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Design Words A-No-No

June 19, 2010

Dear Mr. or Mrs. Merriam-Webster:

First, we would like to apologize if our salutation offended you, but for the life of us, we could not determine if you are a man or a woman. We are sure that you are a person because Merriam-Webster is definitely not the name of a city…We are getting incredibly off-track, so let us get to the point:

We are writing because we are concerned individuals. As lovers, practitioners, and patrons of design, we feel that we owe it to ourselves, our colleagues, and the public-at-large, to bring pressing issues of our times to the forefront of open discourse. The matter of concern is the names and labels attached to objects that people use in their homes on a regular basis. These may be one-of-a-kind items handed down through generations, or they may have been recently purchased at a local home improvement store. The one thing that they have in common is that have been given (or been forced to adopt) names that do not befit their splendor. Their names are so painful as to cause grown men to wince and babies to cry unrelentingly. These cringe-worthy, despicable names are:

1) Couch [kauch] n. and Sofa [sō-fə] n.

These terms are generally referred to as items with which to rest, lounge, and otherwise relax. They are also abhorrent. Have you ever said them out-loud and actually listened to yourself? We hardly believe that items of such magnificence should be named with such malice. We are instead proposing the following alternatives:

2) Sconce [skän(t)s] n.

This name is given to wall-mounted luminaires that are sometimes featured in pairs. They are not dry biscuits eaten at high-tea. Either way you slice it, it smells like spoiled clotted cream. Try these fresher names instead:

3) Chandelier [shan-də-ˈlir] n.

Yes, they may be gaudy and tacky, but they can also be stately and elegant. Why then does “chandelier” sound like some skin infection I would catch by visiting a dairy farm? This name needs to be quarantined. The following suggestions have been tested and have a clean bill of health:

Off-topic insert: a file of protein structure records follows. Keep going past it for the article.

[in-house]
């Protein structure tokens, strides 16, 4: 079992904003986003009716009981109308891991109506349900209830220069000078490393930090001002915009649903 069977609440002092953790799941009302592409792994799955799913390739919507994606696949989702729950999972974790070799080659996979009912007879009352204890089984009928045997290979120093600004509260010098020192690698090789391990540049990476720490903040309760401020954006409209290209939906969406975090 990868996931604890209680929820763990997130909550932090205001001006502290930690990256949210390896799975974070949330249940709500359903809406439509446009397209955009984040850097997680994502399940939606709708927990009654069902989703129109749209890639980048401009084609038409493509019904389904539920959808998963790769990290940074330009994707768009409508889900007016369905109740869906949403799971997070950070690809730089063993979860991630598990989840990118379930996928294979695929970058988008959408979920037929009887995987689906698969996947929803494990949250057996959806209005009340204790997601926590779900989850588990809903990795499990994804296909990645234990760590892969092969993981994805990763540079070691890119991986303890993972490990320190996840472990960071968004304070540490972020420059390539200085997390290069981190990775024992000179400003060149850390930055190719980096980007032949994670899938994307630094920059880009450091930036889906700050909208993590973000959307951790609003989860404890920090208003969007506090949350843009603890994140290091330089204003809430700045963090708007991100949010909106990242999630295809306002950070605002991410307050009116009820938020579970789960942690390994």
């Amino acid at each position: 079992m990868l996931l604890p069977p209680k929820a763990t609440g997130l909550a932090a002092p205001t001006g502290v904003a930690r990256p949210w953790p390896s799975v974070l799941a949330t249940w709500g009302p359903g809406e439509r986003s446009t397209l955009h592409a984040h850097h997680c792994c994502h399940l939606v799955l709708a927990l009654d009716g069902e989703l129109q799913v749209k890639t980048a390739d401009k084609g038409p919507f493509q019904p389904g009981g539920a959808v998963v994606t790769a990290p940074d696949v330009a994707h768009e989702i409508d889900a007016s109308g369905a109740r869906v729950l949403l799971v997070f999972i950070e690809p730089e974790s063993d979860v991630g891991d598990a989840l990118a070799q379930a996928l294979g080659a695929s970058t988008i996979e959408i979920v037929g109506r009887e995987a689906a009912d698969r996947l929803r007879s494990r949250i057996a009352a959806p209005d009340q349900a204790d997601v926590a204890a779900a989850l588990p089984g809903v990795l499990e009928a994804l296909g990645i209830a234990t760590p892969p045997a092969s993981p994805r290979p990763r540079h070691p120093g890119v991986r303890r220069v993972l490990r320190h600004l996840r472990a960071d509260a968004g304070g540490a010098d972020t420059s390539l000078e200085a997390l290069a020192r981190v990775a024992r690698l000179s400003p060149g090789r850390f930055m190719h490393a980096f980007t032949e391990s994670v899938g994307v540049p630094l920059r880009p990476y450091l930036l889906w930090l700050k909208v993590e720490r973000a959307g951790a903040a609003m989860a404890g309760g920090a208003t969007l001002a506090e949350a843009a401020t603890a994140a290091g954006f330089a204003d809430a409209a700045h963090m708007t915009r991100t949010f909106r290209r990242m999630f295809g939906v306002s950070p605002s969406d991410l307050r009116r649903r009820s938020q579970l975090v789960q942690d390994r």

4) Tray Ceiling [trā sē-liŋ] n.

With “tray” in the name, one instantly thinks of cold cafeteria food served up on Styrofoam plates by people wearing hairnets. Last time we checked, a tray ceiling can add splendor and drama to any space. Pull the curtain over “tray ceiling” and celebrate the following ingenues:

5) Wainscoting [skō-tiŋ, -ˌskä-, -skə-] n.

Where to begin. First, have you seen the plethora of pronunciations listed above? Someone seriously dropped the ball with this one. We aren’t even going to try and come up with solutions. Why? Because ANYTHING could be better than wainscoting! Pick a word. ANY word. Nova Scotia? Sounds great. No. It doesn’t have anything to do with paneling placed between base moulding and chair rail. But it doesn’t matter. Do you know that we actually wretch when we say the word? Wretch! Speech should never induce nausea!!! Instead try these smoothing names:

With that being said, Mr. or Mrs. Merriam-Webster, we hope you seriously consider the above recommendations. Don’t do this for us, do it for the future generations who will hopefully never have to hear “wainscoting” ever mentioned during their lifetime.

Sincerely yours,

James, Jessica, and Kiera

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